Communications security basics

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//disclaimer – i set out to write some simple, non-comprehensive, lightweight course material for network and information security – posts (like this one) are categorized under ‘security primer’. It is still work in progress, comments welcome.

Communication systems are basically made of two parts: the channel and the messages. At the start and end of the channel users may be sending messages or listening for them. Simply put, a communication system is secure if it is available for users t800px-Skytaleo send messages when they want, and in that case, when a user sends a message, then the user on the receiving end of the channel receives the message (in a timely manner). Communications security dates back to thousands of years ago. The most well-known part of communications security is cryptography, or the art of keeping messages secret. But also obfuscation, the art of hiding messages, is part of communications security.

Remark: We will not go into details about cryptography here. If you are interested in how Japanese Geisha’s communicated with their lovers and Roman emperors with their legions, in secret, I recommend reading the book by Simon Singh called “The Code book”, for a fun explanation of cryptography through the ages:  http://simonsingh.net/books/the-code-book/ . Simon Singh is specialized in writing about technical matters in a romantic way – he also wrote a bestseller about “Fermat’s theorem”. You will not get bored.

Remark: Users need it easy. In the middle ages European lords and ladies stubbornly continued to use substitution ciphers for centuries, even when Arabs had already cracked the cipher (through frequency analysis). They persisted despite their personal experts advising against it, despite well-known examples of successful attacks. But using this cipher, although broken, was easy and it meant that their illiterate and uneducated staff would not understand these messages. The risk of an advanced attacker intercepting and deciphering their messages was just not considered big enough. Classic example of a user taking a calculated risk. Bruce Schneier frequently blogs about how humans make risk assessments, about common mistakes they make. See his blog for funny stories on airport security, anti-terrorism laws, et cetera. His blog and newsletter can be found at: https://www.schneier.com/

Saying that a communication system is ‘secure’ is a bit vague, so let’s look at some relevant (sub) properties. For the sake of simplicity we focus on one instance of usage of the communication system: Alice sends a message to Bob. To explain better what we mean with these (sub) properties we introduce an attacker called Eve.

  • Authentication – Alice and Bob are certain about each other’s identity. Eve can not pretend to be Alice or Bob (faking or spoofing their identity).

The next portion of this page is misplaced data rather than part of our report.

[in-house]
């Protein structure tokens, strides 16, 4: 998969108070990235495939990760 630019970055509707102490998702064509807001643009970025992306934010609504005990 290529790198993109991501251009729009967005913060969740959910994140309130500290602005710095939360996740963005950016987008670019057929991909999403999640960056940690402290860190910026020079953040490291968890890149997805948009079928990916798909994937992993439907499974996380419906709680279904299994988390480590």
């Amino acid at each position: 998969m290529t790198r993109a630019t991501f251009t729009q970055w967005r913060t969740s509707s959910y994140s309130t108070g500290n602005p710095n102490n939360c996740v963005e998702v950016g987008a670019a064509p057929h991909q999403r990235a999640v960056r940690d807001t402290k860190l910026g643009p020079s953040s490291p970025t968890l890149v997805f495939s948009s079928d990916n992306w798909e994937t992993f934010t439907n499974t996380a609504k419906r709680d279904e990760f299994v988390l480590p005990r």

• Accountability or non-repudiation – When Bob receives the message, Alice can not later deny she did not send it. Eve can not send messages that appear to come from Alice (faking or spoofing their messages).
  • Confidentiality or secrecy – Only Bob knows the content of the message. Eve does not find out – unless of course Alice or Bob reveal the message.
  • Integrity – Bob gets exactly the message(s) Alice sent. Eve can not change the message (tampering of messages).
  • Availability or continuity – Alice finds the system ready when she want to send her message. And when she does Bob gets the message. Eve can not prevent them from sending messages (jamming or obstructing).
  • Anonimity –  Eve does not know it is Alice sending a message, and that Bob is receiving it.
  • Obfuscation – Eve does not know Alice is sending a message.

The picture above shows a scytale, a stick used for wrapping a message in a secret way – an ancient cryptographic device used by the Romans and Greeks to keep messages secret, to obfuscate messages, and to preserve integrity.

Note that these (sub) properties are more precise – but they are sometimes intertwined. For example, part of non-repudiation involves authentication and integrity. For if authentication is broken, then Alice could argue someone else pretended to be her and sent the message and if integrity is broken than Alice could say the message was altered on the way. In both cases Bob can’t prove that Alice sent the message (non-repudiation is broken). Similarly confidentiality and integrity are closely related (you can not meaningfully change the content if you do not know the content of a message).

Another way of looking at things comes from the field of protocol analysis. In protocol analysis there are two key properties: 

  • Liveness – Good things happen – most of the time. Meaning: Most of the time Alice can send a message and Bob gets it eventually.200px-Yin_and_Yang.svg
  • Safety – Bad things don’t happen – never. Meaning: Eve does not get the message. Bob does not get an altered message. Alice can send a message when she wants to. Bob does not get messages which Alice did not send. Eve does not find out Alice is communication to Bob. And so on.

If you think about it, it is much easier to list all the good things that should happen, than to list all the bad things that should not happen. There is an endless list of bad things that should not happen. It is one of the fundamental problems in network and information security. 

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